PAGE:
FIRE’s 2010 Video Campaign: Highlighting Censorship of Hot Button Issues, Part 2

By December 24, 2010

In reviewing FIRE’s multimedia efforts at the close of 2010, I introduced our new video series on censorship of hot-button issues. Our second installment in this series, “Portraits of Terror,” is a key example of why video is so effective in relaying the stories behind our cases. In this case, it was images, not words, that were censored by university administrators.

In 2006, Joshua Stulman, a student artist at Penn State University, produced an exhibit examining the promotion of terrorism and anti-Semitism in the Palestinian territories. But before Stulman’s exhibit opened, two professors claimed that the art violated Penn State’s policy against “hate speech.” Rather than allowing the exhibit and opening debate into the issues that his work explored, Stulman was labeled a racist and Islamophobe.

“Portraits of Terror” is effective because it offers a visual depiction of restricted artistic speech. Stulman’s art was censored in the same way that countless other forms of speech on issues of terrorism and Islamic fundamentalism have been in years past, as I pointed out in greater detail in my extensive blog about “Portraits of Terror.” This video provided an opportunity to open up discussion on a hot topic that has been repressed on a number of campuses, and to show FIRE’s support for artistic freedom. It helps to expose how censorship chills and directly silences dissenting opinions on those issues that we most desperately need to discuss. As part of our fight for free speech, FIRE works to ensure that all voices are respected on campus (even controversial ones), an effort we can’t continue without the support of our donors and allies. In my next post, I’ll discuss how those allies have been a part of our multimedia projects, helping to add respected voices to the battle against restrictions on expression.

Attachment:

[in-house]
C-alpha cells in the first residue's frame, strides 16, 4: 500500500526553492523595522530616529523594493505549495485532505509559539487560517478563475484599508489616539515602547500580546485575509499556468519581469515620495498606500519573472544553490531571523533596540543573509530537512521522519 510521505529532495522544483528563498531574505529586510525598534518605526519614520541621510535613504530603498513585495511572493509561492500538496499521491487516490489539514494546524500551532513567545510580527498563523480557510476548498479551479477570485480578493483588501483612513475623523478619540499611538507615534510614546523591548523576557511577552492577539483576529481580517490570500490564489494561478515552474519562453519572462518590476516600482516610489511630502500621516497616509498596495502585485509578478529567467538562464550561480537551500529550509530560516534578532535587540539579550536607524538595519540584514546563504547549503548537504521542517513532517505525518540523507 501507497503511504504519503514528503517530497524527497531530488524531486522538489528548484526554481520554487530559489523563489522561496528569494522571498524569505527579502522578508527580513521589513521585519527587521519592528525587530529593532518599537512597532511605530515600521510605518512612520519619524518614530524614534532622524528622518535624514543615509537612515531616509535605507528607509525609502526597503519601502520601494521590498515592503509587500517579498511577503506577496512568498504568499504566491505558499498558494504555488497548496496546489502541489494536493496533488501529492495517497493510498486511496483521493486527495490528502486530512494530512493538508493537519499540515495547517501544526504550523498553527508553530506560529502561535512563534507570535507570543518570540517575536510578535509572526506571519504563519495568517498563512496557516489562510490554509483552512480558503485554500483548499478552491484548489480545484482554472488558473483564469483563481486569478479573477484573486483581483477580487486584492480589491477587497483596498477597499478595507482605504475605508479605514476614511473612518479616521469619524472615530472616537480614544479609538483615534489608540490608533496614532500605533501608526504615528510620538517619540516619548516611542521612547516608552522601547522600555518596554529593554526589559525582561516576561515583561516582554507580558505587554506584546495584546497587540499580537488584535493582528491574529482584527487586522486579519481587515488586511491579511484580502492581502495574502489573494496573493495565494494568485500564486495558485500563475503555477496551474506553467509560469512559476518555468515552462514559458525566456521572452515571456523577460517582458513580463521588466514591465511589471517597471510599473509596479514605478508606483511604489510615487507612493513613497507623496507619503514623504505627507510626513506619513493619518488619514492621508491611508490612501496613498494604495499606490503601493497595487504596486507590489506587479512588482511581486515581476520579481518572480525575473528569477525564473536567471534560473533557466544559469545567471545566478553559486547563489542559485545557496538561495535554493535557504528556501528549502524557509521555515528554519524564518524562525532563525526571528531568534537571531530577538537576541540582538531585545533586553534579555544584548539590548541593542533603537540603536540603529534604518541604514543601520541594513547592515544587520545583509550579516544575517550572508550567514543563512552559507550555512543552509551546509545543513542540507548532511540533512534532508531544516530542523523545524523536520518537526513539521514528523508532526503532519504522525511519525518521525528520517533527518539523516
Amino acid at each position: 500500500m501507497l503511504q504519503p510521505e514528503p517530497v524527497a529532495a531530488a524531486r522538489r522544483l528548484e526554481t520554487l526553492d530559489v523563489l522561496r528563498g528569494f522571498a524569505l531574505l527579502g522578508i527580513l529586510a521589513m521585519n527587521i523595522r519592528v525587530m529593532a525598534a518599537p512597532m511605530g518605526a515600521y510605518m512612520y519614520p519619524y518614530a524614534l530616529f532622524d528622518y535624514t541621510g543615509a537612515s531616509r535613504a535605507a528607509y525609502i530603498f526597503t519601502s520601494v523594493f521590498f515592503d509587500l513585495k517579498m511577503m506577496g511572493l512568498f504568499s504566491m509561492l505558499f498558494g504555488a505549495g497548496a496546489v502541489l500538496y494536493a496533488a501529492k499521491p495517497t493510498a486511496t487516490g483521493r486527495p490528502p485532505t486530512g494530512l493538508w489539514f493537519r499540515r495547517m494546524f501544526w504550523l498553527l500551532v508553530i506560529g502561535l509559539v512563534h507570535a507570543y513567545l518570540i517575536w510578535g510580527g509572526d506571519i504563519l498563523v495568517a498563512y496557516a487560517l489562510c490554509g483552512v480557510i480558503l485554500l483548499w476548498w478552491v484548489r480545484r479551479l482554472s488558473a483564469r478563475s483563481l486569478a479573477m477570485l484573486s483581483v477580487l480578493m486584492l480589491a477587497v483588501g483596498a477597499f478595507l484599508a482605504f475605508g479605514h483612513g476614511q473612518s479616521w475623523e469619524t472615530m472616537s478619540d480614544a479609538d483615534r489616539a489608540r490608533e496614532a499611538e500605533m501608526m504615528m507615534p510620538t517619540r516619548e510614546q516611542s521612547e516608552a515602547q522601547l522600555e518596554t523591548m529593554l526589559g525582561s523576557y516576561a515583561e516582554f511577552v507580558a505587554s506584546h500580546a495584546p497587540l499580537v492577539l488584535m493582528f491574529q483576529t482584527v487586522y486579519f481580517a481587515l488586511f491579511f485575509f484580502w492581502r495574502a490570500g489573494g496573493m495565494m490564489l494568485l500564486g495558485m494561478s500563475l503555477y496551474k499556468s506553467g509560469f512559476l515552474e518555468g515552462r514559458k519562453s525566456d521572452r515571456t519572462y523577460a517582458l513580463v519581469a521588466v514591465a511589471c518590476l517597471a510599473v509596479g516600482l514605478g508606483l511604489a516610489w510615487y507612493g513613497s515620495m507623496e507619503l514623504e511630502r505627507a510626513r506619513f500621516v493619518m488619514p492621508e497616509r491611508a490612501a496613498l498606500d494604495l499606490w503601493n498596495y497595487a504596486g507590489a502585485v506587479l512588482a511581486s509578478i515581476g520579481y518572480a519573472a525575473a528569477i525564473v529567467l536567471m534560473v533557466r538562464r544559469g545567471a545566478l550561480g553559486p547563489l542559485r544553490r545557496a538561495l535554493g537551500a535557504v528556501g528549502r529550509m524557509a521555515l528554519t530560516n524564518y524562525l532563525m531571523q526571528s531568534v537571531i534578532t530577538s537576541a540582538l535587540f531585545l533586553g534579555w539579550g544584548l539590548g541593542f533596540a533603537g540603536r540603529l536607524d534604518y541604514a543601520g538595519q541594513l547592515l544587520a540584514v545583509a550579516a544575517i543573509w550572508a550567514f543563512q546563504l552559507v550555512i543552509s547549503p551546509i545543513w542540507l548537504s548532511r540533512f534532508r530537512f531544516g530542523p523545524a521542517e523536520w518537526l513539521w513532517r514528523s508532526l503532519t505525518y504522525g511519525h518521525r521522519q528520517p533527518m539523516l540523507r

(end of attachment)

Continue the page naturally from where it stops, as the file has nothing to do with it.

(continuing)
Schools: Pennsylvania State University – University Park Cases: Pennsylvania State University – University Park: Student Sues for Art Censorship